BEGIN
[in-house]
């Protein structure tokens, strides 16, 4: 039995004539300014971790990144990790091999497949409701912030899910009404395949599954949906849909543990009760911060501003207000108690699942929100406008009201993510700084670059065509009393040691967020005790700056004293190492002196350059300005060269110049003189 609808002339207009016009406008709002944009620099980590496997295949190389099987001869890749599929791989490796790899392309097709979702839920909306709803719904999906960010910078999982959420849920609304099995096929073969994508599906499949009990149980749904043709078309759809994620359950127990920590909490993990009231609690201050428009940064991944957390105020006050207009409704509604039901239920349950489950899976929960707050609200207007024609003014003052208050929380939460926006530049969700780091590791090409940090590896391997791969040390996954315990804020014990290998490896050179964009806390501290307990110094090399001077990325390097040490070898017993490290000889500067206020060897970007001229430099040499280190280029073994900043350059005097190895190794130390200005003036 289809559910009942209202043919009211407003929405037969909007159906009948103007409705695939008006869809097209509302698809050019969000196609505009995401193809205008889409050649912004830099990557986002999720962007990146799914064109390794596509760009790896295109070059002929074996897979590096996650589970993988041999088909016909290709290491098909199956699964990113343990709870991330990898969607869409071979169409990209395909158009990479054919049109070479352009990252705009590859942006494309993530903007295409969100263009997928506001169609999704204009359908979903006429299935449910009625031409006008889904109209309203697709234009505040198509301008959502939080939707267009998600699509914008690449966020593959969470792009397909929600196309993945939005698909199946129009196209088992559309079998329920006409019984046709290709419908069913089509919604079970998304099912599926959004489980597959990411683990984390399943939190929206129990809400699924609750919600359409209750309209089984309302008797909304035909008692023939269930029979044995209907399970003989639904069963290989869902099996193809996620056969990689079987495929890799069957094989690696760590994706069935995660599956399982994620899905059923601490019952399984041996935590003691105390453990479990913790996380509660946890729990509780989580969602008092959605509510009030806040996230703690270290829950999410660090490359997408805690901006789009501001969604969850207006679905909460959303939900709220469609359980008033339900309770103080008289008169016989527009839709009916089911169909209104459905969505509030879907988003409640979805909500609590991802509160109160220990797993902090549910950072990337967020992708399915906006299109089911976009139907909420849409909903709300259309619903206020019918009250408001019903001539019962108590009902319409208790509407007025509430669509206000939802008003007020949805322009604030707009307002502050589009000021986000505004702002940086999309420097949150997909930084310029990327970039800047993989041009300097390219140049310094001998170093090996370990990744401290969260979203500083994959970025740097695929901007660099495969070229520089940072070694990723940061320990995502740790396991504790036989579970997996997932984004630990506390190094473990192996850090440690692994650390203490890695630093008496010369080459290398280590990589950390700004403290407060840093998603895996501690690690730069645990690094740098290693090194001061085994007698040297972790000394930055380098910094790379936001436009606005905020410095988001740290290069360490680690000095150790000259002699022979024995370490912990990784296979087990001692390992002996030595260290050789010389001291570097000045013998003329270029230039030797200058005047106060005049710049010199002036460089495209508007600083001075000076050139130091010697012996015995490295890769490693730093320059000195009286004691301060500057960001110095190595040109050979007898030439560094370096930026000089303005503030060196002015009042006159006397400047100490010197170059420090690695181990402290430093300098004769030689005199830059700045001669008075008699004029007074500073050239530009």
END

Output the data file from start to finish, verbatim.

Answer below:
[in-house]
């Protein structure tokens, strides 16, 4: 039995004539300014971790990144990790091999497949409701912030899910009404395949599954949906849909543990009760911060501003207000108690699942929100406008009201993510700084670059065509009393040691967020005790700056004293190492002196350059300005060269110049003189 609808002339207009016009406008709002944009620099980590496997295949190389099987001869890749599929791989490796790899392309097709979702839920909306709803719904999906960010910078999982959420849920609304099995096929073969994508599906499949009990149980749904043709078309759809994620359950127990920590909490993990009231609690201050428009940064991944957390105020006050207009409704509604039901239920349950489950899976929960707050609200207007024609003014003052208050929380939460926006530049969700780091590791090409940090590896391997791969040390996954315990804020014990290998490896050179964009806390501290307990110094090399001077990325390097040490070898017993490290000889500067206020060897970007001229430099040499280190280029073994900043350059005097190895190794130390200005003036 289809559910009942209202043919009211407003929405037969909007159906009948103007409705695939008006869809097209509302698809050019969000196609505009995401193809205008889409050649912004830099990557986002999720962007990146799914064109390794596509760009790896295109070059002929074996897979590096996650589970993988041999088909016909290709290491098909199956699964990113343990709870991330990898969607869409071979169409990209395909158009990479054919049109070479352009990252705009590859942006494309993530903007295409969100263009997928506001169609999704204009359908979903006429299935449910009625031409006008889904109209309203697709234009505040198509301008959502939080939707267009998600699509914008690449966020593959969470792009397909929600196309993945939005698909199946129009196209088992559309079998329920006409019984046709290709419908069913089509919604079970998304099912599926959004489980597959990411683990984390399943939190929206129990809400699924609750919600359409209750309209089984309302008797909304035909008692023939269930029979044995209907399970003989639904069963290989869902099996193809996620056969990689079987495929890799069957094989690696760590994706069935995660599956399982994620899905059923601490019952399984041996935590003691105390453990479990913790996380509660946890729990509780989580969602008092959605509510009030806040996230703690270290829950999410660090490359997408805690901006789009501001969604969850207006679905909460959303939900709220469609359980008033339900309770103080008289008169016989527009839709009916089911169909209104459905969505509030879907988003409640979805909500609590991802509160109160220990797993902090549910950072990337967020992708399915906006299109089911976009139907909420849409909903709300259309619903206020019918009250408001019903001539019962108590009902319409208790509407007025509430669509206000939802008003007020949805322009604030707009307002502050589009000021986000505004702002940086999309420097949150997909930084310029990327970039800047993989041009300097390219140049310094001998170093090996370990990744401290969260979203500083994959970025740097695929901007660099495969070229520089940072070694990723940061320990995502740790396991504790036989579970997996997932984004630990506390190094473990192996850090440690692994650390203490890695630093008496010369080459290398280590990589950390700004403290407060840093998603895996501690690690730069645990690094740098290693090194001061085994007698040297972790000394930055380098910094790379936001436009606005905020410095988001740290290069360490680690000095150790000259002699022979024995370490912990990784296979087990001692390992002996030595260290050789010389001291570097000045013998003329270029230039030797200058005047106060005049710049010199002036460089495209508007600083001075000076050139130091010697012996015995490295890769490693730093320059000195009286004691301060500057960001110095190595040109050979007898030439560094370096930026000089303005503030060196002015009042006159006397400047100490010197170059420090690695181990402290430093300098004769030689005199830059700045001669008075008699004029007074500073050239530009």